For relaxing times, make it Suntory times (Lost in Translation movie review)

Insomnia can be an antechamber to hell. Sleepless nights are the synonym of torment – they turn existence into the never-ending distress. One hour last forever, one night feels like one week. We remain in the timelessness – emptiness and passivity fill our minds. In Sofia Coppola’s movie ‘Lost in Translation’ insomnia becomes something different – the initial anguish turns into an opportunity for an examination of two restless consciences.

‘Lost in Translation’ tells the story of a faded movie star (incredible Bill Murray) and a neglected young woman (very good Scarlett Johansson) who meet in a Japanese hotel bar. He scoops millions for advertising whiskey, she came to the land of a blooming cherry with her husband, who is a photographer of celebrities. They spend their sleepless night thinking of apathy, in which they last. Age difference turns to be irrelevant – common experiences makes them get closer to each other. Hopeless nights become a time of existential talks that not only let them kill the time, but also make them look into their own souls. Inexpressible grief, repressed fears and painful disappointments finally become visible. Coppola focuses on presenting the birth of a feeling that is neither erotic nor purely platonic. Charlotte and Bob aren’t presented as sinful lovers, but as soul mates, which makes their relation subtle and not obvious. The director highlights the meaning of meeting with The Other – it’s the only way of defining and understanding ‘self’.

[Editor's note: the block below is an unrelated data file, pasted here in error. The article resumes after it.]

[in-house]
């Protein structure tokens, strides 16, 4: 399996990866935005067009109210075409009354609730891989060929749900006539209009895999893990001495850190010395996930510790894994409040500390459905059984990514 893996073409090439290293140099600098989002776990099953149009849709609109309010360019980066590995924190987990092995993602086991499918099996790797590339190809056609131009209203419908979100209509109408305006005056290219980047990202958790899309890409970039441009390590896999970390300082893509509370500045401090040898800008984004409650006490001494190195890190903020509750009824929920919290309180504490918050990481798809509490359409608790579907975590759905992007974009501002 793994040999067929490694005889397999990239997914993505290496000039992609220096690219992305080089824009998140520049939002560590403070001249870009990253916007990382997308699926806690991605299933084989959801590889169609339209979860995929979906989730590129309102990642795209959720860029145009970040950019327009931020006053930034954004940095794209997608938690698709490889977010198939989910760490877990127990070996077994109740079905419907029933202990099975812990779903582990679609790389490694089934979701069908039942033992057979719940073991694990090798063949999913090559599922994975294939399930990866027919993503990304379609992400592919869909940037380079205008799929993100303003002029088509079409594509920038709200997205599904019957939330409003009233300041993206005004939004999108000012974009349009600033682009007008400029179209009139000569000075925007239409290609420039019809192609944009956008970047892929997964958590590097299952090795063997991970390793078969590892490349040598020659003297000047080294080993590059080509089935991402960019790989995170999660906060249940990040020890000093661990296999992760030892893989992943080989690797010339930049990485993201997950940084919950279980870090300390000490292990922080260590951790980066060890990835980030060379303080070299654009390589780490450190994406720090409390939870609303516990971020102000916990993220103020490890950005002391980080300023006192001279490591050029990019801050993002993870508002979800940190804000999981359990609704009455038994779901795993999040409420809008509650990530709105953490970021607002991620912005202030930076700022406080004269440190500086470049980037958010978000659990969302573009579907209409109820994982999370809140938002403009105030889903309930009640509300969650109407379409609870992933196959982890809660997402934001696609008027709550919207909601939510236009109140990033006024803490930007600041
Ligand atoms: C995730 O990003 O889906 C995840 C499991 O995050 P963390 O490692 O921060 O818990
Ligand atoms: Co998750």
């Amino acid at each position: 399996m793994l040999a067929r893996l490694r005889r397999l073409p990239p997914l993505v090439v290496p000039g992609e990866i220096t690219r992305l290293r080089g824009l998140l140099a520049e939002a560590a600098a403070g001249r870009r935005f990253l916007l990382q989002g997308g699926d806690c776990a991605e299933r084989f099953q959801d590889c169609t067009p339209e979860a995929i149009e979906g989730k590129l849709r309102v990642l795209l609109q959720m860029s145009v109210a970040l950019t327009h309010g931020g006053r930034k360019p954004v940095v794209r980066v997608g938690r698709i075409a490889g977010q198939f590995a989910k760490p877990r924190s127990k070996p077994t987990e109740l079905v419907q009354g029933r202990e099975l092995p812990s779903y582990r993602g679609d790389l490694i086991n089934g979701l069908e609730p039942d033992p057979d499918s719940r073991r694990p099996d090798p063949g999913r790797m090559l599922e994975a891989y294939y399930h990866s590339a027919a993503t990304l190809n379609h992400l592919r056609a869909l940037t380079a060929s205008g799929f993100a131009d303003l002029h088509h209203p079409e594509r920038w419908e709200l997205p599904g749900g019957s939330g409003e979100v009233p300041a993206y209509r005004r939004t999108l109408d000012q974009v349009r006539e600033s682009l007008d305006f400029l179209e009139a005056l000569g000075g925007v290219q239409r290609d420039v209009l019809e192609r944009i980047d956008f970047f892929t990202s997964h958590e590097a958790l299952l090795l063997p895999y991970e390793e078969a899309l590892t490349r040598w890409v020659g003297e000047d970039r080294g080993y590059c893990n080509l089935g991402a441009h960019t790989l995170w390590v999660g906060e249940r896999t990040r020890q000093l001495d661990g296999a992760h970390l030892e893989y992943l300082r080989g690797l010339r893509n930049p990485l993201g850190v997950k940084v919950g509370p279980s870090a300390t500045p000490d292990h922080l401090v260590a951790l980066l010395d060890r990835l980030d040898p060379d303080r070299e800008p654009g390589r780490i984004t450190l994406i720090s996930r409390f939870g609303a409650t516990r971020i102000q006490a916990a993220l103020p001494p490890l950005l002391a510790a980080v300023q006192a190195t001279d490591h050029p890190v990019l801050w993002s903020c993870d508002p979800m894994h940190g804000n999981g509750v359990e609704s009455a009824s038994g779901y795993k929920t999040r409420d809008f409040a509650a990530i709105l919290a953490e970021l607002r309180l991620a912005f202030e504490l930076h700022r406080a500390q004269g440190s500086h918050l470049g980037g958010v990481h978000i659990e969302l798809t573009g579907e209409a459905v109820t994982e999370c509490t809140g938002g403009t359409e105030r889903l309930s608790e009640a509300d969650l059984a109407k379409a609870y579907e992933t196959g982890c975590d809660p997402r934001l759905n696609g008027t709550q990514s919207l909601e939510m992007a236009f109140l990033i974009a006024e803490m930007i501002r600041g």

Coppola is trying to express what’s elusive – what is always lost in translation. Words and actions in her movie are less important than gestures. For example: erotic tension between Charlotte and Bob is not named directly. They don’t talk about their unlikely bond, but they bodies signalizes very concrete emotions. Coppola seems to be a master of subtlety and understatement, but on the other hand this trick wears out quickly and the whole movie becomes a composition of repetitions and predictable movements. Nevertheless, ‘Lost in Translation’ is not a bad or unsuccessful movie. Its dreamy poetics corresponds to the mood of the protagonist, which makes it a consistent and enjoyable story that can be both – metaphorical and literal – depends on the translation.